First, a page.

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"Dancing Lessons" by Mark St. Germain, at Vermont Stage in Burlington, Vt., through March 27. Pictured: Andrew Butterfield and Cael Barkman.

Penguin Rep Theatre Tackles Hot-Button Issues With 2016 Season

The season will focus on same-sex marriage, disability, and immigration.

STONY POINT, N.Y.: Penguin Rep Theatre has announced its 2016 season, which will feature plays that tackle current and controversial subject matters.

“The upcoming season is a wonderful opportunity to meet unforgettable characters, and to experience really great stories about some hot-button topics, including immigration, same-sex marriage, and disability,” said artistic director Joe Brancato in a statement.

Great White American Teeth (April 30–May 1), written and performed by Fiona Walsh, will be a pre-season three-performance offering. The show is about the comedian’s efforts to travel from Ireland to America to date a movie star.

The season will kick off officially with Mark Harelik’s The Immigrant (May 20–June 12), about the playwright’s Jewish grandfather and his emigration from Russia to Texas in 1909.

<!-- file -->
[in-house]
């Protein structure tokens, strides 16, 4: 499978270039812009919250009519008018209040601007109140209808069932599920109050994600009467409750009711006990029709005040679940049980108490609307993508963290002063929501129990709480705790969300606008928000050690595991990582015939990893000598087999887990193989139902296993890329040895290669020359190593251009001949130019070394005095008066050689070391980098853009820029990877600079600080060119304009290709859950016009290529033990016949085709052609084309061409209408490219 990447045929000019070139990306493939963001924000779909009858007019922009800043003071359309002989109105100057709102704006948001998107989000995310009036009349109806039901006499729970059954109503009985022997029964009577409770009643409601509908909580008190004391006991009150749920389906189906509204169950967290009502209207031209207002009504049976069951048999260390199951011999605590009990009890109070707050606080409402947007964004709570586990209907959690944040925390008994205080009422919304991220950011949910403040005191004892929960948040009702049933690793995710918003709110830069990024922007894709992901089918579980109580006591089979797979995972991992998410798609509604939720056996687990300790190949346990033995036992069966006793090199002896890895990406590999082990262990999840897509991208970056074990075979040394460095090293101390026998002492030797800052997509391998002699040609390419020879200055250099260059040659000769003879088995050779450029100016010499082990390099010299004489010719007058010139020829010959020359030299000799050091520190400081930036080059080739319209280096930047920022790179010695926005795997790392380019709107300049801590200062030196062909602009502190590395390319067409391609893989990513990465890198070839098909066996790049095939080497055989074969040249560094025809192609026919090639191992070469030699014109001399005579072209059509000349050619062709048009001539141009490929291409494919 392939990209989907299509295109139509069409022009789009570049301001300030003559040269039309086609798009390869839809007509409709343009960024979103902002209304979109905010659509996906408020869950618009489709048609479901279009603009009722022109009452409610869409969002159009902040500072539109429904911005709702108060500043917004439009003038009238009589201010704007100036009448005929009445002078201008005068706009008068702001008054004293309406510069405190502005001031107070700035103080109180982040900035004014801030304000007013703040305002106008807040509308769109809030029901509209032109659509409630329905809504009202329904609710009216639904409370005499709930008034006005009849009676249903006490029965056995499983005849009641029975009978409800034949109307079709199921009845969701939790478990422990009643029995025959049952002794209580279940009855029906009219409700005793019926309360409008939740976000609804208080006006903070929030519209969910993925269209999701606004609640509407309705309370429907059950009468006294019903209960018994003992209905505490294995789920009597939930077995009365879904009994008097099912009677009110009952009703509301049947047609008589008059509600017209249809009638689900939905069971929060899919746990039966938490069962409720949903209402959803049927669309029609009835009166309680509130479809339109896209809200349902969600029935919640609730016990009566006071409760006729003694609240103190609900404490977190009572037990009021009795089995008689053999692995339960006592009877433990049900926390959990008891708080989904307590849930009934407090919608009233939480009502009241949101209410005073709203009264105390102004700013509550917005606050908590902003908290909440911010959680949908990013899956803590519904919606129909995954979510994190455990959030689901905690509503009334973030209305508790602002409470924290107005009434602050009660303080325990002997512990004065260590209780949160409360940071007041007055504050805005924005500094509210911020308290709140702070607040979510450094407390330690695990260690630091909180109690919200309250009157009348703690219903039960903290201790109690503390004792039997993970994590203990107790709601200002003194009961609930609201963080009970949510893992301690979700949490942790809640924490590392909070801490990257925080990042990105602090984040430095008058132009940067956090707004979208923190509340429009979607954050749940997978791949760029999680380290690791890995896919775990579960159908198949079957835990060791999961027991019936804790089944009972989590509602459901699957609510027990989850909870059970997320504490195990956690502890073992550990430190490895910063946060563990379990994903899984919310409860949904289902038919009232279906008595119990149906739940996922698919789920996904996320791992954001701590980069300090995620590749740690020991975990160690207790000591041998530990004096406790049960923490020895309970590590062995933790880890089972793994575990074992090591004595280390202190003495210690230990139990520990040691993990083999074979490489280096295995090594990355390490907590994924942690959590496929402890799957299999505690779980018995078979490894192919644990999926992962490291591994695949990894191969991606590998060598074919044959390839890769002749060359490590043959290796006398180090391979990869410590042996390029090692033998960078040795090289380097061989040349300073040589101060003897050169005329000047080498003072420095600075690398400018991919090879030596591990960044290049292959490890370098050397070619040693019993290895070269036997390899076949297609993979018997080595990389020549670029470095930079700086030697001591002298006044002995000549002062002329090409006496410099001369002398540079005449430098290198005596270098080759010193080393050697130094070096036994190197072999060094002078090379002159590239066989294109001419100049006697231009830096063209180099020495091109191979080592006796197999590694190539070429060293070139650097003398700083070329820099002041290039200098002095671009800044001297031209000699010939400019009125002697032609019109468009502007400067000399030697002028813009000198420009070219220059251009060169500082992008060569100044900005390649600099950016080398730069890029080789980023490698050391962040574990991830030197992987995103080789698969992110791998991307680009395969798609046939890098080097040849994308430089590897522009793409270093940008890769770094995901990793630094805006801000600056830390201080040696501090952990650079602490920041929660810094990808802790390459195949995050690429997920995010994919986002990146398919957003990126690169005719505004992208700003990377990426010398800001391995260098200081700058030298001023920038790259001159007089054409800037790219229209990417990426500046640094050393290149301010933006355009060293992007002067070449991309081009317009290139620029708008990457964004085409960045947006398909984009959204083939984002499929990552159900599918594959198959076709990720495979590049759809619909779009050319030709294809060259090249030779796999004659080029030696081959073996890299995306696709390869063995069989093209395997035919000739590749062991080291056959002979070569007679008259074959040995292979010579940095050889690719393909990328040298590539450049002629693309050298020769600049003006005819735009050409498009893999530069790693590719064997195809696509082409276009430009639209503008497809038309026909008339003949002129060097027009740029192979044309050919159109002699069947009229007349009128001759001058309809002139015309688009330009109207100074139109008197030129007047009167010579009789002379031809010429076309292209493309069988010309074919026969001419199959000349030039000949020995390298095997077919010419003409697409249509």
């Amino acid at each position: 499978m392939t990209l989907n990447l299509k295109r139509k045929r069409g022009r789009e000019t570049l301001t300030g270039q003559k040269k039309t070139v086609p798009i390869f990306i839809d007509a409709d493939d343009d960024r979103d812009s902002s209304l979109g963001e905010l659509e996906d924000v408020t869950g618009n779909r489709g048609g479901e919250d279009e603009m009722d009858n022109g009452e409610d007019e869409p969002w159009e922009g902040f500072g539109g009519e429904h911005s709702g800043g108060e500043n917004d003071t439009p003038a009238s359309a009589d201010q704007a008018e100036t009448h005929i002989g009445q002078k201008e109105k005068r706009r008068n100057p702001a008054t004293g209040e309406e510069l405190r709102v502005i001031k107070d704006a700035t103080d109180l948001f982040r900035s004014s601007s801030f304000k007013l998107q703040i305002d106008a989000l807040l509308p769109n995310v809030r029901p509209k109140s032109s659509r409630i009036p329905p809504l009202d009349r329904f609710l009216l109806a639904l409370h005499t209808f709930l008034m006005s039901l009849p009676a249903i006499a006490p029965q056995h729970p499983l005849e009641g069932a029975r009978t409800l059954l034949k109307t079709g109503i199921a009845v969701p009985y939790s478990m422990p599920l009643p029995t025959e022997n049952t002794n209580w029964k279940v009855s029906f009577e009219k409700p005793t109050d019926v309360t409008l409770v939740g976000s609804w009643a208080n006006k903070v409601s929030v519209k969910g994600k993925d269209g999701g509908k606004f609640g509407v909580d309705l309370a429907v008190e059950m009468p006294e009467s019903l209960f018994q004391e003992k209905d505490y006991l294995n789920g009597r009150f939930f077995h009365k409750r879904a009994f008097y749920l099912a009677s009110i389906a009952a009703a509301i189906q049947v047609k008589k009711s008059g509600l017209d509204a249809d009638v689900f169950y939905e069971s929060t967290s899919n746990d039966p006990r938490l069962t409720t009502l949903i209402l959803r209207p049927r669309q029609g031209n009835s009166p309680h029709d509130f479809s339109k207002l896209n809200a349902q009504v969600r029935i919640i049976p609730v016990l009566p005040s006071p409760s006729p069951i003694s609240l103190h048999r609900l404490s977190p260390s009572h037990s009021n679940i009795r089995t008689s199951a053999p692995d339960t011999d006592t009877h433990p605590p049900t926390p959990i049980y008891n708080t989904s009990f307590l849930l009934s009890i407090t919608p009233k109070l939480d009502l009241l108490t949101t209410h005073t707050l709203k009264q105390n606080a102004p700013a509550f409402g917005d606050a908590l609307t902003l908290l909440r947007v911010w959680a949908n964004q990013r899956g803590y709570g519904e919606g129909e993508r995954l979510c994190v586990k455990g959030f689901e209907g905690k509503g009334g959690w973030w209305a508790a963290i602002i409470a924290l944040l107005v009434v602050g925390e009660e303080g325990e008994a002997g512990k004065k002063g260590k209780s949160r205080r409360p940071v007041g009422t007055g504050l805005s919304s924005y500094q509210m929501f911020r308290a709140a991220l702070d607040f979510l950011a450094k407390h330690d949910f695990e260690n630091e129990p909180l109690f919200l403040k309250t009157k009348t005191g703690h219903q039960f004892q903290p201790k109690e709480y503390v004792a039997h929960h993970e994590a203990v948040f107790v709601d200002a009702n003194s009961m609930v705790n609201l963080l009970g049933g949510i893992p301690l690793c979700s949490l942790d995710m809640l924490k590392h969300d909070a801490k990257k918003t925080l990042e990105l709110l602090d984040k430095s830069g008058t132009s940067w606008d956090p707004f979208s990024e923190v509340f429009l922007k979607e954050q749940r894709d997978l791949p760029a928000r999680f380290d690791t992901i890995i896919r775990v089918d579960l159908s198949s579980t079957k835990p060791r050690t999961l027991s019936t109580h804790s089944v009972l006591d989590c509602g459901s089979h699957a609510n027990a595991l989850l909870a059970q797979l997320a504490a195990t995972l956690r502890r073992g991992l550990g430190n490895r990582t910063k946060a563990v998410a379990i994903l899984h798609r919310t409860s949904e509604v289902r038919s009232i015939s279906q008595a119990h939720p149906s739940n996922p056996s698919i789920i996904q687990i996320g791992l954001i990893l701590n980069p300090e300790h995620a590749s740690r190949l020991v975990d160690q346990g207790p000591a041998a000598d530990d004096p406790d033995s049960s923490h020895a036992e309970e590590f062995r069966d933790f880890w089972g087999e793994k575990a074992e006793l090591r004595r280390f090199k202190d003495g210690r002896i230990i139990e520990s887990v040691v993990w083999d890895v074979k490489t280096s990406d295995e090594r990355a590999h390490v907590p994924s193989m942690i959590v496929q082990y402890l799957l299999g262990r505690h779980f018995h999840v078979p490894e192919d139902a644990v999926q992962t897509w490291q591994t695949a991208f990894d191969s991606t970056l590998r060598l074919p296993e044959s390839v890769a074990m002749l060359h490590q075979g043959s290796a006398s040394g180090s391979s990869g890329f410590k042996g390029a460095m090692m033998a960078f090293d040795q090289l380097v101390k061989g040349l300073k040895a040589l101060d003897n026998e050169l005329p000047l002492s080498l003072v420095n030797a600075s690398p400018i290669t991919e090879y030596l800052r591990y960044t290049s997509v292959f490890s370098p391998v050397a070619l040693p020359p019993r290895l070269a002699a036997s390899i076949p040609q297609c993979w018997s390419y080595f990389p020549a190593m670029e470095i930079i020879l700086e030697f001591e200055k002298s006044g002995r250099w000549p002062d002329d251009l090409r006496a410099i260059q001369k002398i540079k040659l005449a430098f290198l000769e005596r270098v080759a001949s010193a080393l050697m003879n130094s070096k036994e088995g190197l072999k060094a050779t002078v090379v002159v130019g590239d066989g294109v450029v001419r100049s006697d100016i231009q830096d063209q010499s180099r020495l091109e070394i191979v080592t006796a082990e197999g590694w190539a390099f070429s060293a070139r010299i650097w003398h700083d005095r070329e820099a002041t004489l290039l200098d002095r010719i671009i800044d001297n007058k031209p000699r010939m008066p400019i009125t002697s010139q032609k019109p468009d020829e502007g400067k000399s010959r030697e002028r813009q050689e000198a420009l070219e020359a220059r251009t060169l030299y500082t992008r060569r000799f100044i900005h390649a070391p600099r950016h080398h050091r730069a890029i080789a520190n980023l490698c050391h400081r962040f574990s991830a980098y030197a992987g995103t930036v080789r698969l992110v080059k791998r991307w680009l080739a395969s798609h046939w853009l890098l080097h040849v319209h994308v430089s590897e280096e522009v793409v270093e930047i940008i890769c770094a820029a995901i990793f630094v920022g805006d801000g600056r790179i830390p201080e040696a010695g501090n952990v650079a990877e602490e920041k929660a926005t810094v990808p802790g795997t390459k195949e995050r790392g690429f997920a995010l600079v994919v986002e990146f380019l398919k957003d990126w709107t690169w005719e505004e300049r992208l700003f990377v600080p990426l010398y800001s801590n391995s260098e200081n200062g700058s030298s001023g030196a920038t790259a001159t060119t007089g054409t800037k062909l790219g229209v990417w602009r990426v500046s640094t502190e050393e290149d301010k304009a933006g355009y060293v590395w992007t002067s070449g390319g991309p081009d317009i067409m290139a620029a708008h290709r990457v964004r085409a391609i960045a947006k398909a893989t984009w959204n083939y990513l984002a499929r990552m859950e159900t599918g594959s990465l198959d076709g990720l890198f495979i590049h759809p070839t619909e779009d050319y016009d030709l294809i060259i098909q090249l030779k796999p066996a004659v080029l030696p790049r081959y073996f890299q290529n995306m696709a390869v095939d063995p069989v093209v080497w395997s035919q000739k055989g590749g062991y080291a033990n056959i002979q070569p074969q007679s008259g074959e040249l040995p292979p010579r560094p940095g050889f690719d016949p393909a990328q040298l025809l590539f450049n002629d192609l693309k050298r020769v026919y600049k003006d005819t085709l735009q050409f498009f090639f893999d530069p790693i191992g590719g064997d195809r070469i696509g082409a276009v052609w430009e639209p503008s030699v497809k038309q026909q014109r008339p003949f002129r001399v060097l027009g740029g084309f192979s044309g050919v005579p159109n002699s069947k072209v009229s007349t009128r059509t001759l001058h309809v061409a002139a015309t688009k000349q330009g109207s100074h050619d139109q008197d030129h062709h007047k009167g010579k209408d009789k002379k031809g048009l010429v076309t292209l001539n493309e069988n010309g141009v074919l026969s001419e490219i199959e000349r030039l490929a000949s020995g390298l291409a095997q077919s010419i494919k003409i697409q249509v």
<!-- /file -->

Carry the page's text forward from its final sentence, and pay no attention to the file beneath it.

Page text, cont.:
Next will be Buyer & Cellar (July 1–24), by Jonathan Tolins, about an out-of-work actor who begins working for Barbra Streisand in a private mall located in the basement of her Malibu home.

Following will be Mark St. Germain’s Dancing Lessons (Aug. 12–Sept. 4), a romantic comedy about an injured dancer who teaches a young man with autism how to dance in preparation for an awards dinner.

The season will conclude with Michael McKeever’s Daniel’s Husband (Sept. 23–Oct. 16), about a gay couple whose lives take a shocking turn. The show will be produced in arrangement with Ted Snowdon

Penguin will present a one-night-only performance of Wiesenthal (Oct. 8), written and performed by Tom Dugan, about Simon Wiesenthal, an ordinary man who brought Nazi war criminals to justice.

Penguin’s “Just Desserts” reading series, featuring desserts and a reading of a new play, will also be part of the programming.

Founded in 1977, Penguin Rep Theatre brings new and challenging plays to its home in a century-old barn in the Hudson Valley.

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